Major considerations for selection of a structural type are as follows: Foundation Conditions. Foundation conditions may have a significantinfluence on the selection of the type of structure and can be considered fromtwo general aspects. First, foundation material must be compatible with thetype of structure.
A structure that depends on penetration for stability isnot suitable for a rock, bottom. Random stone or some type of flexiblestructure using a stone mat or geotextile filter could be used on a softbottom, although a cellular-steel sheet-pile structure might be used underthese conditions.
Second, the presence of a seawall, bulkhead, or revetmentmay induce bottom scour and cause failure. Thus, a masonry or mass concretewall must be protected from the effects of settlement due to bottom scourinduced by the wall itself. Exposure to Wave Action. Wave exposure may control the selection ofboth the structural type and the details of design geometry. In areas ofsevere wave action, light structures such as timber crib or light ripraprevetment should not be used.
Where waves are high, a curved, reentrant facewall or possibly a combination of a stepped-face wall with a recurved upperface may be considered over a stepped-face wall. Availability of Materials. This factor is related to constructionand maintenance costs as well as to structural type.
If materials are notavailable near the construction site, or are in short supply, a particulartype of seawall or bulkhead may not be economically feasible. A cost com-promise may have to be made or a lesser degree of protection provided. Costanalysis includes the initial costs of design and construction and the annualcosts over the economic life of the structure. Annual costs include interestand amortization on the investment, plus average maintenance costs.
The beststructure is one that provides the desired protection at the lowest annual ortotal cost. Because of wide variations in the initial cost and maintenancecosts, comparison is usually made by reducing all costs to an annual basis forthe estimated economic life of the structure. The two primary methods of placing sand on a protective beachare by land-hauling from a nearby borrow area or by the direct pumping of sandthrough a pipeline from subaqueous borrow areas onto the beach using afloating dredge.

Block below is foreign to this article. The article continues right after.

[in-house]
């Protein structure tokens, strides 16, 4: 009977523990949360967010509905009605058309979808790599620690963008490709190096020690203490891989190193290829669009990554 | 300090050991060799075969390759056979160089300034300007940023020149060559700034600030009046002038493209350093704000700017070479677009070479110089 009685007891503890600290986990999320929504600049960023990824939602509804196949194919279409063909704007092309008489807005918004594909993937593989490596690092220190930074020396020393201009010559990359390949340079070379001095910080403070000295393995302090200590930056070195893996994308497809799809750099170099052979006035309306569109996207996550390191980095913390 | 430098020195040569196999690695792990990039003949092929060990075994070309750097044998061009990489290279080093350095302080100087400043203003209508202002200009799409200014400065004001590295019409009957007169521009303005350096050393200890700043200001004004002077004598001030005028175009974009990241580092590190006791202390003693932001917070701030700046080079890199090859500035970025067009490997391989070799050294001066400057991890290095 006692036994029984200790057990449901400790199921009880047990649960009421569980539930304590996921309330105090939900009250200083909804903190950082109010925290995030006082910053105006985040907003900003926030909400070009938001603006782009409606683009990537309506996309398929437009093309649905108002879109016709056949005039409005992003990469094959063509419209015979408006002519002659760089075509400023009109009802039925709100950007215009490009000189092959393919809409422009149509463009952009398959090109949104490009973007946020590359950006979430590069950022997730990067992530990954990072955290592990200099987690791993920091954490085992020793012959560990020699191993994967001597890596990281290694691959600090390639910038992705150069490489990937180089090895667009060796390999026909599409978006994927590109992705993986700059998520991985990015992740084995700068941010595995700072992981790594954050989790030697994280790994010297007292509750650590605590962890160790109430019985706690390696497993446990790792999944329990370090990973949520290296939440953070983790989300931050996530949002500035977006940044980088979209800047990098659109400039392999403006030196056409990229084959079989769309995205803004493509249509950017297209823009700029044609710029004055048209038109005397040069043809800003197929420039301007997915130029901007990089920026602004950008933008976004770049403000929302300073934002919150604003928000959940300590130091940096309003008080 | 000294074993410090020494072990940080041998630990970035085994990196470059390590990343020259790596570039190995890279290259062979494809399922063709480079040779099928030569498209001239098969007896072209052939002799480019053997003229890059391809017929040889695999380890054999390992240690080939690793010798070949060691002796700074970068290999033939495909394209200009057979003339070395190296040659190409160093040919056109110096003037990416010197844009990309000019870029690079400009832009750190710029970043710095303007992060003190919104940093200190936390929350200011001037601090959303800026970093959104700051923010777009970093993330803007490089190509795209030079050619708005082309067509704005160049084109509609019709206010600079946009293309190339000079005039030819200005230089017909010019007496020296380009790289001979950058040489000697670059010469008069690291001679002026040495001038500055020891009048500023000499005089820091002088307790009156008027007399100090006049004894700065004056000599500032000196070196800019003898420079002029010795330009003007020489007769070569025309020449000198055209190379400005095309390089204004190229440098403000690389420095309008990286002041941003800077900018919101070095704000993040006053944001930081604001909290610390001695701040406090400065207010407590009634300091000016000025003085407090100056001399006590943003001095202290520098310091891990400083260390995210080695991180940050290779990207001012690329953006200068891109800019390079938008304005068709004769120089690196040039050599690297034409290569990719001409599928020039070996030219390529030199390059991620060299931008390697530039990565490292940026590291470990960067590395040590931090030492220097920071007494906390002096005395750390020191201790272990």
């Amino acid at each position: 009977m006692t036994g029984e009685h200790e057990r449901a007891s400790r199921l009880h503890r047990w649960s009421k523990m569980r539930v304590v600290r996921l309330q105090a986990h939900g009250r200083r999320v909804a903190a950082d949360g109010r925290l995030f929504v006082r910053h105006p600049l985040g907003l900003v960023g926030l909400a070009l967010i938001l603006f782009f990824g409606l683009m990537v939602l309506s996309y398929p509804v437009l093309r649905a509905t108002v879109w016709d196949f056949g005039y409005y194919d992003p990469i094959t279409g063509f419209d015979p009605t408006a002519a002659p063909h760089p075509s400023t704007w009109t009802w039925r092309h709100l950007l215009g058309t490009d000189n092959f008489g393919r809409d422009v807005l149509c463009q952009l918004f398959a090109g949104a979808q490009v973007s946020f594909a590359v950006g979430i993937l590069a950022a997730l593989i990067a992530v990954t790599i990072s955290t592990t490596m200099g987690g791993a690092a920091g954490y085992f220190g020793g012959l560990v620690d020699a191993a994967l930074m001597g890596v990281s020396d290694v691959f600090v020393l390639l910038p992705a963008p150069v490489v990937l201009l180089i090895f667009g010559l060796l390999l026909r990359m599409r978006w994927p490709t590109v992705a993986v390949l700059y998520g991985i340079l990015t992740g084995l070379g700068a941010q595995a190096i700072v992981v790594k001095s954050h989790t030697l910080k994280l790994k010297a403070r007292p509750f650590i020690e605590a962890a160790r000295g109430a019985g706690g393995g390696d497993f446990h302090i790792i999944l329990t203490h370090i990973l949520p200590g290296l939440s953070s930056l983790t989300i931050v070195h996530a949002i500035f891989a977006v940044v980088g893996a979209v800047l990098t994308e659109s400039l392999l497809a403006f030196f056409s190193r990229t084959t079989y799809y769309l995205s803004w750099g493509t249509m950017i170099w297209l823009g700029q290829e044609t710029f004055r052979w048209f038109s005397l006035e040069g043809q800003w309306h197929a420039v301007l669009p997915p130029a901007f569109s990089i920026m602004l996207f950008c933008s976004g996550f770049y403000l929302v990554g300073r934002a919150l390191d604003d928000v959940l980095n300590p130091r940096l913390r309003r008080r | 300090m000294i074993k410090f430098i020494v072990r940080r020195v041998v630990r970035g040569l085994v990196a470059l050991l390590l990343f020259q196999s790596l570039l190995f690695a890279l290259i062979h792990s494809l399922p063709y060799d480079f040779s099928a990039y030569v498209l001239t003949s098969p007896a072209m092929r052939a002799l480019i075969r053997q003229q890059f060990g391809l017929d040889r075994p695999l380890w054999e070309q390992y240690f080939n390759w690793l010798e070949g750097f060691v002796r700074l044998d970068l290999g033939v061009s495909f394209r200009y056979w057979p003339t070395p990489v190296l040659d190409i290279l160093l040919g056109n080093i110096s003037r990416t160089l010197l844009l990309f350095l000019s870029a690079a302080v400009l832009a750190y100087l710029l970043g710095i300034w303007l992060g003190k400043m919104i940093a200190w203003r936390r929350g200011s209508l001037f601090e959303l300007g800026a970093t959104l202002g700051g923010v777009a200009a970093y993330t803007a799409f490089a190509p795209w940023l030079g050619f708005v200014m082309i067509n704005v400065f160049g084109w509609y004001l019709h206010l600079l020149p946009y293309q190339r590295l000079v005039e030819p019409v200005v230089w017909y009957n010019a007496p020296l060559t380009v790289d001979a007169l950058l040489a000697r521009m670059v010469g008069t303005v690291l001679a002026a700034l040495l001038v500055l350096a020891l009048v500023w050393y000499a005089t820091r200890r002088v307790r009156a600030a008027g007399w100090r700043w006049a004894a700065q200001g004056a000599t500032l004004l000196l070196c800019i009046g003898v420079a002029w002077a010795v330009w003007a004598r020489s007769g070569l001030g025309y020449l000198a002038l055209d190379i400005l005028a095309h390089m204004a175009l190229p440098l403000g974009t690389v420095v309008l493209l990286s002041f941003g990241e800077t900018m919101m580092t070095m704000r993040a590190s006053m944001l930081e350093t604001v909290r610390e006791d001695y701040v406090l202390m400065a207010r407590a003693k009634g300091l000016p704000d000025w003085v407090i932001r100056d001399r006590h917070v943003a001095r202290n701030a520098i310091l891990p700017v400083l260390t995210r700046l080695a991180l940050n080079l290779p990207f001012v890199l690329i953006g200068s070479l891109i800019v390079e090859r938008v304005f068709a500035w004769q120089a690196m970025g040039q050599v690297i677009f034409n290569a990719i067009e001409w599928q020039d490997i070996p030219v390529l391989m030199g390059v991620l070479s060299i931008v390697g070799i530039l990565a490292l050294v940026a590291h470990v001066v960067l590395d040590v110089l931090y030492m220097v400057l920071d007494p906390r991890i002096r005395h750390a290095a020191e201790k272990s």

Two basic types of floating dredges exist that can removematerial from the bottom and pump it onto the beach. These are the hopperdredge with pump-out capability and the hydraulic pipeline dredges. Adiscussion of the above dredges and their application to beach nourishment ispresented by Richardson and the U.
Army Corps of Engineers a. Hydraulic pipeline dredges are better suited to sheltered waters where thewave action is limited to less than 1 meter 3 feet ,but many of the recentnourishment projects have used an offshore borrow source.
This has resultedin specially equipped dredges and new dredging techniques. One of the earliest uses of a hydraulic pipeline dredge in an exposedhigh-wave energy offshore location was at Redondo Beach, Malaga Cove,California in see Ch. This dredge was held inposition by cables and anchors rather than spuds and used a flexible suction Dredges with a rigid ladder and cutterhead were used on beachfills at Pompano Beach and Fort Pierce, Florida, where the borrow area wasoffshore on the open ocean.
Some hopper dredges are now available with pump-out capability. Afterloading at the borrow site normally offshore , the hopper dredge then movesclose to the fill site and pumps sand from the hoppers through a submergedpipeline to the beach.
This method is particularly applicable to sites wherethe offshore borrow area is a considerable distance from the beach restorationproject. Army Engineer District, Philadelphia, As off-shore borrow areas in the immediate vicinity of protective beach projectsbecome scarce, the use of hopper dredges may become more appropriate.
The choice of borrow method depends on the location of the borrow sourceand the availability of suitable equipment. Borrow sources in bays andlagoons may become depleted, or unexploitable because of injurious ecologicaleffects. It is now necessary to place increased reliance on offshore sources. CERC reports on the geomorphology, sediments, and structure of the InnerContinental Shelf with the primary purpose of finding sand deposits suitablefor beach fill are summarized in Table Hobson presents sedimentcharacteristics and beach-fill designs for 20 selected U.
Sand from offshore sourcesis frequently of better quality for beach fill because it contains less fine-grained sediments than lagoonal deposits. Equipment and techniques arecurrently capable of exploiting offshore borrow sources only to a limitedextent; and as improved equipment becomes available, offshore borrow areaswill become even more important sources of beach-fill material.
Exi s ting Protective Beaches. Restoration and widening of beaches have come into increasing use inrecent years. Figures to illustrate details of these projects with before-and-after photos.
Table presents a fairly complete listing of beach restora-tion projects of fill lengths greater than 1. In , beach widening and nourishmentfrom an offshore source was accomplished by a pipeline dredge at RedondoBeach, California.
As previously mentioned, this was one of the firstattempts to obtain beach fill from a high wave energy location exposedoffshore using a pipeline dredge see Ch. The largest beachrestoration project ever undertaken in the United States was recentlycompleted in Dade County, Florida see Ch.